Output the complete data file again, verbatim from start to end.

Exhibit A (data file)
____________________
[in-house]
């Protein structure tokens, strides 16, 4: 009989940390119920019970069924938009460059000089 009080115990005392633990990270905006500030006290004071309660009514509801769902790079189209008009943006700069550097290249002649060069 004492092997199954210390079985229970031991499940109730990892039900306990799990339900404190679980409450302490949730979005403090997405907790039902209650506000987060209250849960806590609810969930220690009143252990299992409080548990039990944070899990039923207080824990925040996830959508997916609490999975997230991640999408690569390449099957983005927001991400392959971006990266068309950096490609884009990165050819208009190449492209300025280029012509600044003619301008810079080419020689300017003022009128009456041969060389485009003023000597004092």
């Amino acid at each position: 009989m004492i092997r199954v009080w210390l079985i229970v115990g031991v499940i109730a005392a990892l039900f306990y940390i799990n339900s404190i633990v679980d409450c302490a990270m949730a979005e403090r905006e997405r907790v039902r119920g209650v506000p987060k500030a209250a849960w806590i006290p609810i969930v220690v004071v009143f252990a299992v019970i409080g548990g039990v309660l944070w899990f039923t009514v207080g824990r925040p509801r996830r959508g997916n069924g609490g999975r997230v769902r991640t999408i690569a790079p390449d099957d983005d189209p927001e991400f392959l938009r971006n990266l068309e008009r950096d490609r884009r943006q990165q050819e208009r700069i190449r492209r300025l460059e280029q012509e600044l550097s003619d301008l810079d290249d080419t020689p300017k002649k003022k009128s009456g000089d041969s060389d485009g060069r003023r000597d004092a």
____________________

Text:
[in-house]
């Protein structure tokens, strides 16, 4: 009989940390119920019970069924938009460059000089 009080115990005392633990990270905006500030006290004071309660009514509801769902790079189209008009943006700069550097290249002649060069 004492092997199954210390079985229970031991499940109730990892039900306990799990339900404190679980409450302490949730979005403090997405907790039902209650506000987060209250849960806590609810969930220690009143252990299992409080548990039990944070899990039923207080824990925040996830959508997916609490999975997230991640999408690569390449099957983005927001991400392959971006990266068309950096490609884009990165050819208009190449492209300025280029012509600044003619301008810079080419020689300017003022009128009456041969060389485009003023000597004092």
């Amino acid at each position: 009989m004492i092997r199954v009080w210390l079985i229970v115990g031991v499940i109730a005392a990892l039900f306990y940390i799990n339900s404190i633990v679980d409450c302490a990270m949730a979005e403090r905006e997405r907790v039902r119920g209650v506000p987060k500030a209250a849960w806590i006290p609810i969930v220690v004071v009143f252990a299992v019970i409080g548990g039990v309660l944070w899990f039923t009514v207080g824990r925040p509801r996830r959508g997916n069924g609490g999975r997230v769902r991640t999408i690569a790079p390449d099957d983005d189209p927001e991400f392959l938009r971006n990266l068309e008009r950096d490609r884009r943006q990165q050819e208009r700069i190449r492209r300025l460059e280029q012509e600044l550097s003619d301008l810079d290249d080419t020689p300017k002649k003022k009128s009456g000089d041969s060389d485009g060069r003023r000597d004092a």